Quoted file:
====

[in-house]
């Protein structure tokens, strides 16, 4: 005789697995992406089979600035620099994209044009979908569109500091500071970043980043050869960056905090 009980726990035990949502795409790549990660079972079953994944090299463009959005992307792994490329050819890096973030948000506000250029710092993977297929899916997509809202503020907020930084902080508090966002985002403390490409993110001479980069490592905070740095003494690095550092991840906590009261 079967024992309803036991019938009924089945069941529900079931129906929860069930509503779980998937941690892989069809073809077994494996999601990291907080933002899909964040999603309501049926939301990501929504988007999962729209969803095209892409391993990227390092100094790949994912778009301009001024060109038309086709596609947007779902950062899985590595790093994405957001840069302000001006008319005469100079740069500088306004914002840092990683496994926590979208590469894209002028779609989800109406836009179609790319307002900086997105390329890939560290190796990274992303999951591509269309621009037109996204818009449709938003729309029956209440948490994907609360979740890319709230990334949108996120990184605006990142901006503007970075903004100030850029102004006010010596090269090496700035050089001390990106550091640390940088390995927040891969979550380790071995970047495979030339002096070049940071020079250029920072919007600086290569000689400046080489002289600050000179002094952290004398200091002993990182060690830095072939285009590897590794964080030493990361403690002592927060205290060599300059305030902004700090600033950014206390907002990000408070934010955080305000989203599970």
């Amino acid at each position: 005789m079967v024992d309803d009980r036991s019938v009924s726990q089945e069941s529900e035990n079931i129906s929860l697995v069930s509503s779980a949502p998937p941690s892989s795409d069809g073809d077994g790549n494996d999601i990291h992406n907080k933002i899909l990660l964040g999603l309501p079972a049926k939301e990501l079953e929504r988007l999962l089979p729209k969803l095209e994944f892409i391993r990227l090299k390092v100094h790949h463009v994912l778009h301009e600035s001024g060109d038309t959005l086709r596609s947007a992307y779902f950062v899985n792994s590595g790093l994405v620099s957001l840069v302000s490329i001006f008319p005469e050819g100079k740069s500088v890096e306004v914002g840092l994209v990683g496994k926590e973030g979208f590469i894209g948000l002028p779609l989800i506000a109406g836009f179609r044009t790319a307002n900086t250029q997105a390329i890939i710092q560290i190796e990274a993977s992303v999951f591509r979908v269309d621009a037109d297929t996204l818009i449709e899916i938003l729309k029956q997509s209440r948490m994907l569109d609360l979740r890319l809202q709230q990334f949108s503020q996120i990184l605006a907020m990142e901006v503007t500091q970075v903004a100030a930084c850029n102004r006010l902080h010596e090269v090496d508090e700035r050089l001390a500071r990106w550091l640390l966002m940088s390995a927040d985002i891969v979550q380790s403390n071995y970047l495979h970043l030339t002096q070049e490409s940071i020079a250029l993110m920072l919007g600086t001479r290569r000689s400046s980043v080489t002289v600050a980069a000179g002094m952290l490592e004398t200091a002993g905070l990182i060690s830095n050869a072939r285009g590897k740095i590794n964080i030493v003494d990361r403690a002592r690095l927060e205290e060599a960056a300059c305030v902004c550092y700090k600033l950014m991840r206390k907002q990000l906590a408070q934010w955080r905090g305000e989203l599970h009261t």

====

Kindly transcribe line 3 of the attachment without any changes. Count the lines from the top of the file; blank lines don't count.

């Amino acid at each position: 005789m079967v024992d309803d009980r036991s019938v009924s726990q089945e069941s529900e035990n079931i129906s929860l697995v069930s509503s779980a949502p998937p941690s892989s795409d069809g073809d077994g790549n494996d999601i990291h992406n907080k933002i899909l990660l964040g999603l309501p079972a049926k939301e990501l079953e929504r988007l999962l089979p729209k969803l095209e994944f892409i391993r990227l090299k390092v100094h790949h463009v994912l778009h301009e600035s001024g060109d038309t959005l086709r596609s947007a992307y779902f950062v899985n792994s590595g790093l994405v620099s957001l840069v302000s490329i001006f008319p005469e050819g100079k740069s500088v890096e306004v914002g840092l994209v990683g496994k926590e973030g979208f590469i894209g948000l002028p779609l989800i506000a109406g836009f179609r044009t790319a307002n900086t250029q997105a390329i890939i710092q560290i190796e990274a993977s992303v999951f591509r979908v269309d621009a037109d297929t996204l818009i449709e899916i938003l729309k029956q997509s209440r948490m994907l569109d609360l979740r890319l809202q709230q990334f949108s503020q996120i990184l605006a907020m990142e901006v503007t500091q970075v903004a100030a930084c850029n102004r006010l902080h010596e090269v090496d508090e700035r050089l001390a500071r990106w550091l640390l966002m940088s390995a927040d985002i891969v979550q380790s403390n071995y970047l495979h970043l030339t002096q070049e490409s940071i020079a250029l993110m920072l919007g600086t001479r290569r000689s400046s980043v080489t002289v600050a980069a000179g002094m952290l490592e004398t200091a002993g905070l990182i060690s830095n050869a072939r285009g590897k740095i590794n964080i030493v003494d990361r403690a002592r690095l927060e205290e060599a960056a300059c305030v902004c550092y700090k600033l950014m991840r206390k907002q990000l906590a408070q934010w955080r905090g305000e989203l599970h009261t």